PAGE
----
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Cults and Conspiracies

A Literary History

Theodore Ziolkowski

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Explore 2,000 years of conspiracy in literature.

Human beings have believed in conspiracies presumably as long as there have been groups of at least three people in which one was convinced that the other two were plotting against him or her. In that sense one might look back as far as Eve and the serpent to find the world’s first conspiracy. Whereas recent generations have tended to find their conspiracies in politics and government, the past often sought its mysteries in religious cults or associations. In ancient Rome, for example, the senate tried to prohibit the cult of Isis lest its…

Explore 2,000 years of conspiracy in literature.

Human beings have believed in conspiracies presumably as long as there have been groups of at least three people in which one was convinced that the other two were plotting against him or her. In that sense one might look back as far as Eve and the serpent to find the world’s first conspiracy. Whereas recent generations have tended to find their conspiracies in politics and government, the past often sought its mysteries in religious cults or associations. In ancient Rome, for example, the senate tried to prohibit the cult of Isis lest its euphoric excesses undermine public morality and political stability. And during the Middle Ages, many rulers feared such powerful and mysterious religious orders as the Knights Templar.

Fascination with the arcane is a driving force in this comprehensive survey of conspiracy fiction. Theodore Ziolkowski traces the evolution of cults, orders, lodges, secret societies, and conspiracies through various literary manifestations—drama, romance, epic, novel, opera—down to the thrillers of the twenty-first century. Arguing that the lure of the arcane throughout the ages has remained a constant factor of human fascination, Ziolkowski demonstrates that the content of conspiracy has shifted from religion by way of philosophy and social theory to politics. In the process, he reveals, the underlying mythic pattern was gradually co-opted for the subversive ends of conspiracy.

Cults and Conspiracies considers Euripides’s Bacchae, Andreae’s Chymical Wedding, Mozart’s The Magic Flute, and Eco’s Foucault’s Pendulum, among other seminal works. Mimicking the genre’s quest-driven narrative arc, the reader searches for the significance of conspiracy fiction and is rewarded with the author’s cogent reflections in the final chapter. After much investigation, Ziolkowski reinforces Umberto Eco’s notion that the most powerful secret, the magnetic center of conspiracy fiction, is in fact "a secret without content."

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Cults and Conspiracies

Theodore Ziolkowski

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Reviews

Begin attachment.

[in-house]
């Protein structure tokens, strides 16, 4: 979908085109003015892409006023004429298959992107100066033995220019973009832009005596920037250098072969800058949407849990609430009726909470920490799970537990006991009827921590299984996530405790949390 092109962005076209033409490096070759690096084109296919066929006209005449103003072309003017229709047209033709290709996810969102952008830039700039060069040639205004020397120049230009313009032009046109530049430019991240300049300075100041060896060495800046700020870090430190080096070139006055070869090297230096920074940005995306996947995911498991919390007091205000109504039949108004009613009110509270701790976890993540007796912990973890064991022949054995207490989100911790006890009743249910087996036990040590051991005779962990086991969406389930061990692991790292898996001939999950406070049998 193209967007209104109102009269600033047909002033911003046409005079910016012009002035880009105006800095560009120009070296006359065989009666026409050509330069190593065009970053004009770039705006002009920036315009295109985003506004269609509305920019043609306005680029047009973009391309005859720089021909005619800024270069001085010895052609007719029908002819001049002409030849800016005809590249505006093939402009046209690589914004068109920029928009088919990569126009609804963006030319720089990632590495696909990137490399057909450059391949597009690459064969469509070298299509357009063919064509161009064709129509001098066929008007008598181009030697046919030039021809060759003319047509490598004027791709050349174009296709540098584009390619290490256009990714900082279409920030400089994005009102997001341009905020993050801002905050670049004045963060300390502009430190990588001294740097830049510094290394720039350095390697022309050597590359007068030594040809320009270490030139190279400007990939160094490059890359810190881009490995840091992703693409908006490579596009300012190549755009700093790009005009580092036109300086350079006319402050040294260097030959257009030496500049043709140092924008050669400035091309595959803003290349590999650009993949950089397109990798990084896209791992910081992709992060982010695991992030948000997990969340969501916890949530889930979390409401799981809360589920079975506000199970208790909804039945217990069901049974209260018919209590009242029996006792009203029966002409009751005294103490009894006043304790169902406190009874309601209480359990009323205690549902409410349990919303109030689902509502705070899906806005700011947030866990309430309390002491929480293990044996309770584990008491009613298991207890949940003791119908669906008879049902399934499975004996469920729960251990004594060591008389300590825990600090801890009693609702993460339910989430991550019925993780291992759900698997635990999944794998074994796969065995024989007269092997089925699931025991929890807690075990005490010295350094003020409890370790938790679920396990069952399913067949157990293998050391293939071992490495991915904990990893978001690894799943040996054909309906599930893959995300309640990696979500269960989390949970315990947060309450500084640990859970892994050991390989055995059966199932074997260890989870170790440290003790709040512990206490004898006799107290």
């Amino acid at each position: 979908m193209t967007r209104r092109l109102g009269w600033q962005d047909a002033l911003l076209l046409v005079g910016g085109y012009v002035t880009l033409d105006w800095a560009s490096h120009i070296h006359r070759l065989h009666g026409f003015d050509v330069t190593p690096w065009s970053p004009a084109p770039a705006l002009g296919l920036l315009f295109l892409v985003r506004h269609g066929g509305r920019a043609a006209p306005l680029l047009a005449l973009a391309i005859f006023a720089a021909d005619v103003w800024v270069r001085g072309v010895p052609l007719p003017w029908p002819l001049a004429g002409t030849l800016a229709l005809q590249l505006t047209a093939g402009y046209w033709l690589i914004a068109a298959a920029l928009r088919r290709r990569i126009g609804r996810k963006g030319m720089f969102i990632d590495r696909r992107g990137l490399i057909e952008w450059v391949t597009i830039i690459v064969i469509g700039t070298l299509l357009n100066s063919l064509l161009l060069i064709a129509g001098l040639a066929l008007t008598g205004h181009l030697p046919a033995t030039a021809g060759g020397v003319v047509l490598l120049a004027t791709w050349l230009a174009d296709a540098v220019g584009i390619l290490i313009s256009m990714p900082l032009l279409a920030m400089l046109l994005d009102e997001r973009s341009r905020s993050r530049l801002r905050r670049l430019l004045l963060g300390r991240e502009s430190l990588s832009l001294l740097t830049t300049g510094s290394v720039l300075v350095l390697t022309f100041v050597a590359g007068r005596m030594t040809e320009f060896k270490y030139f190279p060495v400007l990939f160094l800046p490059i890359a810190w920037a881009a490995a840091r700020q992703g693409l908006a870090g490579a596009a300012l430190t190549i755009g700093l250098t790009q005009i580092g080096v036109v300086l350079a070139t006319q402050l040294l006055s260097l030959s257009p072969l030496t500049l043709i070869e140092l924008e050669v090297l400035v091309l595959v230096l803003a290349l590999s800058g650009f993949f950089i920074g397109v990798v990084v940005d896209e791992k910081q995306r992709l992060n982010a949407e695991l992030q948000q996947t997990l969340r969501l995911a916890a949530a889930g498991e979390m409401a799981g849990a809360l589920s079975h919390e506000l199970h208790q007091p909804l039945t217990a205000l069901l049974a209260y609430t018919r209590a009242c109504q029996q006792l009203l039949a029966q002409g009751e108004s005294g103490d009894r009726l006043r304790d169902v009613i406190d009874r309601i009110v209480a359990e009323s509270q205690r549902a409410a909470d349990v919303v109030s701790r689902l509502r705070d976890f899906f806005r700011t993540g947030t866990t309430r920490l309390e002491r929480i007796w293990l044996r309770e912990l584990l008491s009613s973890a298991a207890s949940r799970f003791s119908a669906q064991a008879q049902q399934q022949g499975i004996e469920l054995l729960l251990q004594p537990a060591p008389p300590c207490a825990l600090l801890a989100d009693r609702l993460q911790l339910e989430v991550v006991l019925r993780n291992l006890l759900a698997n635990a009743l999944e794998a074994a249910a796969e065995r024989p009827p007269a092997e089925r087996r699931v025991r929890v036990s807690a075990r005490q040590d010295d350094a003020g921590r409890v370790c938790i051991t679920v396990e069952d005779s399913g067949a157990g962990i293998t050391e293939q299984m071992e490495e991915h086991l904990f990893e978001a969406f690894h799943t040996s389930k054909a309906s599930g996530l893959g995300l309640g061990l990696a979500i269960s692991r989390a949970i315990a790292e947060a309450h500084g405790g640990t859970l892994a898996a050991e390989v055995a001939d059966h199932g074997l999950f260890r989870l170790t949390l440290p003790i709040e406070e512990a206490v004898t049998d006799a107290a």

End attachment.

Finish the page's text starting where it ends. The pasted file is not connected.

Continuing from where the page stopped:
Reviews

This is a literary and cultural history for the twenty-first century: fascinating in scope and focus, striking in its attention to detail, solid in its continuity, and indisputably erudite.

Ziolkowski is excellently placed to attempt the construction of a genre history... As such, his treatment of the literature and the array of texts included is predictably masterful, moving with ease from Greek and Roman mysteries in antiquity to the Medieval representations of the Knights Templar, through the Rosicrucian manifestoes and the German Enlightenment lodge novels, to the literary depictions of secret societies of Romantic Socialism.

Conspiracies, whether attributed to mystery cults, Freemasons, Socialists, or Rosicrucians, pervade literature from Euripides to Umberto Eco, as Theodore Ziolkowski shows in [this book]. Ziolkowski has read everything, taking even a 3,000-page German novel in his stride, and summarizes and analyses his material fascinatingly for lesser mortals.

The wealth of examples, the lively and indeed intimate writing style, and the delicate refusal to go too far in the analysis of paranoid fantasies all contribute to a welcome dealing with mystery, secrecy, and the arcane.

About

Book Details

Publication Date
Status
Available
Trim Size
6
x
9
Pages
248
ISBN
9781421422435
Table of Contents

Preface
Introduction
1. The Mystery Cults of Antiquity
2. The Order of Knights Templar in the Middle Ages
3. The Rosicrucians of the Post-Reformation
4. The Lodges of the Enlightenment
5. Secret Societies

Preface
Introduction
1. The Mystery Cults of Antiquity
2. The Order of Knights Templar in the Middle Ages
3. The Rosicrucians of the Post-Reformation
4. The Lodges of the Enlightenment
5. Secret Societies of Romantic Socialism
6. Modern Variations
7. Interlude
8. The Playfulness of Postmodernism
Conclusion
Notes
Index

Author Bio
Featured Contributor

Theodore Ziolkowski

Theodore Ziolkowski is a professor emeritus of German and comparative literature at Princeton University. He is the author of Alchemist in Literature: From Dante to the Present.